Modern dangers though are less predictable but much more dangerous and unfortunately, extremely common.
Maine Coon cats that wander outside of the home face lots of dangers which can be avoided by keeping them inside.
Wandering cats can get hit by cars.
They can be catnapped for use in cat fights or for black market breeding. Or a ransom.
They can be accidentally poisoned, or hit by a train.
Smaller dangers include mosquito bites, fleas, ticks, dirty water or mud in their fur which can lead to infections, potential hunting and eating of animals with diseases, or even something as unexpected as grass allergies.
Veterinarians and cat breeders will always say that an indoor cat has a longer life expectancy than that of an outdoor cat.
By keeping them inside, Maine Coon cats are sometimes safer than they would be coming in and out.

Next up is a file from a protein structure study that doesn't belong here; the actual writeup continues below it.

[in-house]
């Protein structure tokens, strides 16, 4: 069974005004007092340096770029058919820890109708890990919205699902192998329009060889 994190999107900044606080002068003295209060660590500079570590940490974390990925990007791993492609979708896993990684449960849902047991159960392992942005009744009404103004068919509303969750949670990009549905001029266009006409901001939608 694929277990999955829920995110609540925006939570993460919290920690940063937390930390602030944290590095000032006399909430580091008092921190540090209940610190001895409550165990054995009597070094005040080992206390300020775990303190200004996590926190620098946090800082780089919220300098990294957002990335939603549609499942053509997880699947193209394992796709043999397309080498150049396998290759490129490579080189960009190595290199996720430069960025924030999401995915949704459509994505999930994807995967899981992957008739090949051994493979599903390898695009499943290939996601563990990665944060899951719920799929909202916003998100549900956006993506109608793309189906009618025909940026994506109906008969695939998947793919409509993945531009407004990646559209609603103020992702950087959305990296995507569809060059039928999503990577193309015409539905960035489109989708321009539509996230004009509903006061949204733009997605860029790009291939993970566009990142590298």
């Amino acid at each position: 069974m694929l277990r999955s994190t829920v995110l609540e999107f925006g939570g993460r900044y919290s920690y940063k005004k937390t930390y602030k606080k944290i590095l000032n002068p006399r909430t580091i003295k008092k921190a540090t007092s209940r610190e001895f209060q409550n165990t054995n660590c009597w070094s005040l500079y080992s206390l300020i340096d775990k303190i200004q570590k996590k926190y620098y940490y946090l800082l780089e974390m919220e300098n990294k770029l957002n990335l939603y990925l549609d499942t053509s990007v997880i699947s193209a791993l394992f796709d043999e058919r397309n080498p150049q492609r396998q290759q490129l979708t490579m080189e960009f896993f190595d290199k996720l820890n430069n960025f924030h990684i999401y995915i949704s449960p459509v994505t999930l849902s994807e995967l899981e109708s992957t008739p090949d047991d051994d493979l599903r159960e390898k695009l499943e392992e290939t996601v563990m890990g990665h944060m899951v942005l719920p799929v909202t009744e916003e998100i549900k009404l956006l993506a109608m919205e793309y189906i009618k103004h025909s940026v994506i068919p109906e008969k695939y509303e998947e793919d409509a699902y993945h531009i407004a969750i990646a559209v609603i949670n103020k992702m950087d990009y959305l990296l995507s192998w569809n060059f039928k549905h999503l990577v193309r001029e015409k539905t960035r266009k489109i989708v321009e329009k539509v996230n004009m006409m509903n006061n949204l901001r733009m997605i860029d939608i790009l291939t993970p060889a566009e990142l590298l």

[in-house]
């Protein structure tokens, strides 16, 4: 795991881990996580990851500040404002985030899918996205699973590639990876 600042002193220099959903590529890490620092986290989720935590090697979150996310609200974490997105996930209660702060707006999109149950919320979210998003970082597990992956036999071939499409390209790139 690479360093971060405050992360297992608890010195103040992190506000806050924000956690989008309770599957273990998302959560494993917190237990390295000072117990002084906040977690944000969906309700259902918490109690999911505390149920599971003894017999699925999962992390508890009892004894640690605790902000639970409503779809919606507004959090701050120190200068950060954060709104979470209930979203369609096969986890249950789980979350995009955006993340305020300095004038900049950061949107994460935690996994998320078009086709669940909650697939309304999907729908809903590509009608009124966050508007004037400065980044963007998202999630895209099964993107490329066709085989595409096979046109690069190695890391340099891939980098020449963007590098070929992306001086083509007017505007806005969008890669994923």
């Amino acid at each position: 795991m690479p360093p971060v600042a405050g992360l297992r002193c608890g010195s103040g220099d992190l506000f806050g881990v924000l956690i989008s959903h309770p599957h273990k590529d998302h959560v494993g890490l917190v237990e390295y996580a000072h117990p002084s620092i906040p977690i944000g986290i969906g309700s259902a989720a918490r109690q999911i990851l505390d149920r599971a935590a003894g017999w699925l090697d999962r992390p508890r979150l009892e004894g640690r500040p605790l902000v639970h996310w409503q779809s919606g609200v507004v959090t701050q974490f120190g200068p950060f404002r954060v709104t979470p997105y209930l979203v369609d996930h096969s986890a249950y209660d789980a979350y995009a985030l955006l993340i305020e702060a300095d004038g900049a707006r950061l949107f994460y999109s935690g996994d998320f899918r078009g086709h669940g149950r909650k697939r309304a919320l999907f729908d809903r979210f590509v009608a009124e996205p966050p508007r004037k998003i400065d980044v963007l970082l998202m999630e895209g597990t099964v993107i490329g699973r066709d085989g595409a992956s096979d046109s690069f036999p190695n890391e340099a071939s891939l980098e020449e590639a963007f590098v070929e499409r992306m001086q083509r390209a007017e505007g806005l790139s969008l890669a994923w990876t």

Cat owners that believe in letting cats wander outside on their own, will say that keeping them inside is cruel. It’s true that some cats, especially mixed breeds, do just fine going in and out of the house.
Some cats that live in houses with backyards tend to come in and out as they please.
It also happens that some indoor cats that never go outside end up being lethargic, overweight and lazy.
Sometimes cats that are kept indoors can ruin furniture by scratching or leave urine markings in the rugs and beds.
It’s one reason keeping an indoor Maine Coon entertained and amused is vital for health.
Many cat owners believe that indoor cats do this because they are “trapped” in the house and need to get out.
It’s very true that all cats, including pure breeds like Maine Coon cats benefit from sunshine, fresh air, and regular exercise.
Thankfully though, these things can be provided with some creativity and care.
Personally I am quite happy to take Alita to a local coffee shop when I go.
Not all cats need to go outside to get their dose of wild. Maine Coon cats can be easily entertained enough indoors to stay happy, healthy and fit.
There are many ways in which a house can be set up for the well being of indoor Maine Coon cats.
Cat things don’t need to take over the house, there just needs to be enough to keep the cats happy and away from the breakables and expensive furniture.